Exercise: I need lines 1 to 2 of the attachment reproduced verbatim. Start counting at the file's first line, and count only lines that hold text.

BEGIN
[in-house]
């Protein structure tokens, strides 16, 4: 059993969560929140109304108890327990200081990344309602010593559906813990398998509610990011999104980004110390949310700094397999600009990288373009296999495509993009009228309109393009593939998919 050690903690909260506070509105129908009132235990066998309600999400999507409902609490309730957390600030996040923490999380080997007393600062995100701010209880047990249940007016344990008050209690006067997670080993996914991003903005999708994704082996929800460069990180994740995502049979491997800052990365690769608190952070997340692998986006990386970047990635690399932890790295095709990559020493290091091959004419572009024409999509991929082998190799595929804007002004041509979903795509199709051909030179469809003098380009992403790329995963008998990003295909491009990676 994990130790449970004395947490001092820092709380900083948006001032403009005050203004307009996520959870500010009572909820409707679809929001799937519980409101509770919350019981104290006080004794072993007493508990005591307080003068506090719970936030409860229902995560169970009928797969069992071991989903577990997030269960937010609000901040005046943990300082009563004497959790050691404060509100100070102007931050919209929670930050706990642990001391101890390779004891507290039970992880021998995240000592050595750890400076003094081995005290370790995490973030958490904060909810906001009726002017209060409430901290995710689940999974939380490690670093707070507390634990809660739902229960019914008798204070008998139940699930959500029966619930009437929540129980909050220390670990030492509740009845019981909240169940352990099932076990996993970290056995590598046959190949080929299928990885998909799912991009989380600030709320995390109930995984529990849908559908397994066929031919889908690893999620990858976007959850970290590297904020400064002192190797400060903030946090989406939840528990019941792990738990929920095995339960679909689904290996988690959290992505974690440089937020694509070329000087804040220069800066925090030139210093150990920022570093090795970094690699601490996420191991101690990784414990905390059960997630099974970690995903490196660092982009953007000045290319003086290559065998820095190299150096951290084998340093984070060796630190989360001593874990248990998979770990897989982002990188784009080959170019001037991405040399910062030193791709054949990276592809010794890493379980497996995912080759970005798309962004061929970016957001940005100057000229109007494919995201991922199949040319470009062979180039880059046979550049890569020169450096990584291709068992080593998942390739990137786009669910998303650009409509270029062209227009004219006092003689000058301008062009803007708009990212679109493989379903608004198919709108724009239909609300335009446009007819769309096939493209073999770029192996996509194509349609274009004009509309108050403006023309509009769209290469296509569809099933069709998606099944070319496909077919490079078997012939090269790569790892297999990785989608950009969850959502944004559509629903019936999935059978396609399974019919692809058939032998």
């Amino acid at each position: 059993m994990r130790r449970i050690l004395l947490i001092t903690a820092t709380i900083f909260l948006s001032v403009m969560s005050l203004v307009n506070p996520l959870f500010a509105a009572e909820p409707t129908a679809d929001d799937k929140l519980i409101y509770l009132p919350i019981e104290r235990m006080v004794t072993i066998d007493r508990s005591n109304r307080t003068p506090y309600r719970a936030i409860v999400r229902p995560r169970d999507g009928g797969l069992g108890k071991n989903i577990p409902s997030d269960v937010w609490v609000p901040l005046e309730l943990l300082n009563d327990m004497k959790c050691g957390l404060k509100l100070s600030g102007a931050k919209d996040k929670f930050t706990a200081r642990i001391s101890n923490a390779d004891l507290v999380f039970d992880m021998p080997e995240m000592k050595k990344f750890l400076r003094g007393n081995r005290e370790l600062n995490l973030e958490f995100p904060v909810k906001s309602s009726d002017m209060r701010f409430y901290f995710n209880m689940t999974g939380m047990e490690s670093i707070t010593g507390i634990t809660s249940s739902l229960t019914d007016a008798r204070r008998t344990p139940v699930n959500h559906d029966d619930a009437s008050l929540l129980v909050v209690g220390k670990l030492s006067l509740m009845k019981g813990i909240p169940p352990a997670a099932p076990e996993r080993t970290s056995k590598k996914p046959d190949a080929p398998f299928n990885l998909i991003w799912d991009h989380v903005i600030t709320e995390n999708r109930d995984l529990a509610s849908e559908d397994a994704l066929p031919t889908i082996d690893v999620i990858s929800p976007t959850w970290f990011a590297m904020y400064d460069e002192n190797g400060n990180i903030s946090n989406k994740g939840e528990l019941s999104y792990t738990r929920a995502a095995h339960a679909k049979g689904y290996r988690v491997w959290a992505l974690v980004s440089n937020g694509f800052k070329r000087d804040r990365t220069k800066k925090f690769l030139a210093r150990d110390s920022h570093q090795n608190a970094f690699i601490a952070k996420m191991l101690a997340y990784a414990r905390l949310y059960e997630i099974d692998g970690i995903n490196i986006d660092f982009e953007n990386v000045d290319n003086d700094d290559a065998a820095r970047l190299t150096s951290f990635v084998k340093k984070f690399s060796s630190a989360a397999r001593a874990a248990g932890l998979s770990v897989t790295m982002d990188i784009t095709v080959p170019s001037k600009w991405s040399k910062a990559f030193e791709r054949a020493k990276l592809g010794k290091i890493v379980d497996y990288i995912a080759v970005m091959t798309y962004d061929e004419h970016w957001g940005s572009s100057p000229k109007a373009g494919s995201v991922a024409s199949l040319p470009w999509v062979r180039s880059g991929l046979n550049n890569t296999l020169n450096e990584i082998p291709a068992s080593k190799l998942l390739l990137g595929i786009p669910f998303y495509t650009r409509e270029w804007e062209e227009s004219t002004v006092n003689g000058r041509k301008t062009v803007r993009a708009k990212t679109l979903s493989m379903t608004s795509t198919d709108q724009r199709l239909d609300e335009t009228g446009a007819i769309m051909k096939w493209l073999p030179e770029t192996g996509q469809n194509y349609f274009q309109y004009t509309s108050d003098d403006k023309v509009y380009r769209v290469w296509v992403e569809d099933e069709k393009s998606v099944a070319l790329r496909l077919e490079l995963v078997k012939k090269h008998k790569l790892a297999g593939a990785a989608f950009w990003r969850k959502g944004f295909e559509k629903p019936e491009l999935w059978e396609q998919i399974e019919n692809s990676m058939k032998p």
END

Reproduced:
[in-house]
């Protein structure tokens, strides 16, 4: 059993969560929140109304108890327990200081990344309602010593559906813990398998509610990011999104980004110390949310700094397999600009990288373009296999495509993009009228309109393009593939998919 050690903690909260506070509105129908009132235990066998309600999400999507409902609490309730957390600030996040923490999380080997007393600062995100701010209880047990249940007016344990008050209690006067997670080993996914991003903005999708994704082996929800460069990180994740995502049979491997800052990365690769608190952070997340692998986006990386970047990635690399932890790295095709990559020493290091091959004419572009024409999509991929082998190799595929804007002004041509979903795509199709051909030179469809003098380009992403790329995963008998990003295909491009990676 994990130790449970004395947490001092820092709380900083948006001032403009005050203004307009996520959870500010009572909820409707679809929001799937519980409101509770919350019981104290006080004794072993007493508990005591307080003068506090719970936030409860229902995560169970009928797969069992071991989903577990997030269960937010609000901040005046943990300082009563004497959790050691404060509100100070102007931050919209929670930050706990642990001391101890390779004891507290039970992880021998995240000592050595750890400076003094081995005290370790995490973030958490904060909810906001009726002017209060409430901290995710689940999974939380490690670093707070507390634990809660739902229960019914008798204070008998139940699930959500029966619930009437929540129980909050220390670990030492509740009845019981909240169940352990099932076990996993970290056995590598046959190949080929299928990885998909799912991009989380600030709320995390109930995984529990849908559908397994066929031919889908690893999620990858976007959850970290590297904020400064002192190797400060903030946090989406939840528990019941792990738990929920095995339960679909689904290996988690959290992505974690440089937020694509070329000087804040220069800066925090030139210093150990920022570093090795970094690699601490996420191991101690990784414990905390059960997630099974970690995903490196660092982009953007000045290319003086290559065998820095190299150096951290084998340093984070060796630190989360001593874990248990998979770990897989982002990188784009080959170019001037991405040399910062030193791709054949990276592809010794890493379980497996995912080759970005798309962004061929970016957001940005100057000229109007494919995201991922199949040319470009062979180039880059046979550049890569020169450096990584291709068992080593998942390739990137786009669910998303650009409509270029062209227009004219006092003689000058301008062009803007708009990212679109493989379903608004198919709108724009239909609300335009446009007819769309096939493209073999770029192996996509194509349609274009004009509309108050403006023309509009769209290469296509569809099933069709998606099944070319496909077919490079078997012939090269790569790892297999990785989608950009969850959502944004559509629903019936999935059978396609399974019919692809058939032998």